Posted by: Tanmoy Chakrabarti | January 30, 2013

Rotorua – II

Rotorua Museum is housed in a bathhouse. The bathhouse was once a famous geothermal spa offering treatment to visitors from around the globe. The museum tour is relatively expensive (compared to a trip to the Auckland museum) and covers a guided tour of the bathhouse, a big section on Maori culture and two films of half an hour duration each. The museum building in itself is quite good looking and like all the museums that we have seen here is well restored and attended by volunteers as well as visitors.

We reached the museum and started our tour with the first movie about Rotorua’s past. The short film narrates the mythological and the scientific explanation to Rotorua’s volcanic landscape. I do find such stories interesting in a sense that all civilisations traditionally believe that as soon as people become greedy, God brings about destructions, but still human beings continue to be greedy daring God’s wrath. Maori’s of Rotorua had similar beliefs too. Rotorua’s land always exhibited geothermal activities, which attracted lot of English tourists to enjoy the mud pools and lakes. The surge of tourists made the natives greedy and consequently the impending volcanic eruption of Mount Tarawera.

Eleven days before the eruption, a boat full of tourists saw a Maori war canoe (or waka) approach their boat and disappear in the mist. Nobody around the lake owned such a war canoe and none had seen such a canoe for many years. While tourists who experienced the event stood by what they saw, sceptics never believed such an event ever happened. The village elders that time saw the approaching war canoe as a sign of doom.

Mount Tarawera erupted in 1886, killing more than hundred people and destroying villages. It continues to be the largest dome volcano eruption and largest historic eruption in New Zealand. Earthquakes are not uncommon to this country and neither have been the volcanoes. Such events when they happen bring about widespread destruction but then in many ways it also provides opportunity for new beginnings.

In the short film, we had a little feel of the eruption through effects of sound, the lights in the room and yes all the chairs in the room started shaking vigorously. Thankfully, the building did not fall on our head for the time being. It was good and nobody was scared!

After the cinema experience, we had a tour of baths. While, looking at unused baths, photos of people bathing (and literally getting treated by use of electricity!) and the intricate underground pipes did not excite me much, some of the aspects through were interesting.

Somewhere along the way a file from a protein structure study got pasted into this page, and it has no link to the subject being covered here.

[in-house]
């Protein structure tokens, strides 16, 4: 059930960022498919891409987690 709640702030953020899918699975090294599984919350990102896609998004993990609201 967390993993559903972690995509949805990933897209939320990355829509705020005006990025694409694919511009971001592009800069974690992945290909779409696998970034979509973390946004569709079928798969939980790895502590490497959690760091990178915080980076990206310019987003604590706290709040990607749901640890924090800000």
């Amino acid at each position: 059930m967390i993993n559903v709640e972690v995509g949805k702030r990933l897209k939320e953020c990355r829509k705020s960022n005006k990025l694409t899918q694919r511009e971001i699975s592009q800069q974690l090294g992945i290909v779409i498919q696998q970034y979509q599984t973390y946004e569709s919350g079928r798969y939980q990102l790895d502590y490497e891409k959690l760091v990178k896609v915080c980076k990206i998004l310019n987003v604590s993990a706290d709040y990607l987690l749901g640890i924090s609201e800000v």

The baths were built to bring back tourists to the town of Rotorua which was once a bustling tourist destination devastated following the volcanic eruption. The facilities in the bathhouse matched the best in those days. As New Zealand, does not produce iron; all the metallic pipes etc were imported. The building was built with the best wood available and was very attractive. Though initially it attracted lot of tourists, slowly the distance (and the wars) affected the business. Further, it became really expensive to maintain the building (in absence of lot of visitors), given the land of Rotorua always offered challenge to the wooden structure. Hence, the bathhouse was not as successful as anticipated.

If you are interested you can read more about the bathhouse here.

Next we visited the Maori art section which housed beautiful artefacts, weapons and other historical relics of the Arawa iwi (tribe), the original inhabitants of the area. This section of the museum is informative (but you cannot take photos) and houses some of the most unique things that I have ever seen. Our volunteer guide provided very good insight to the history, habits, changing lifestyle over time of the people of the land. Though I must admit with the absence of photos, it is difficult for me to remember and coherently write everything that she said.

We finished our tour by visiting the rooftop for some pleasant views of the lake and the city. We did not watch the second film on Maoris who fought the world war.




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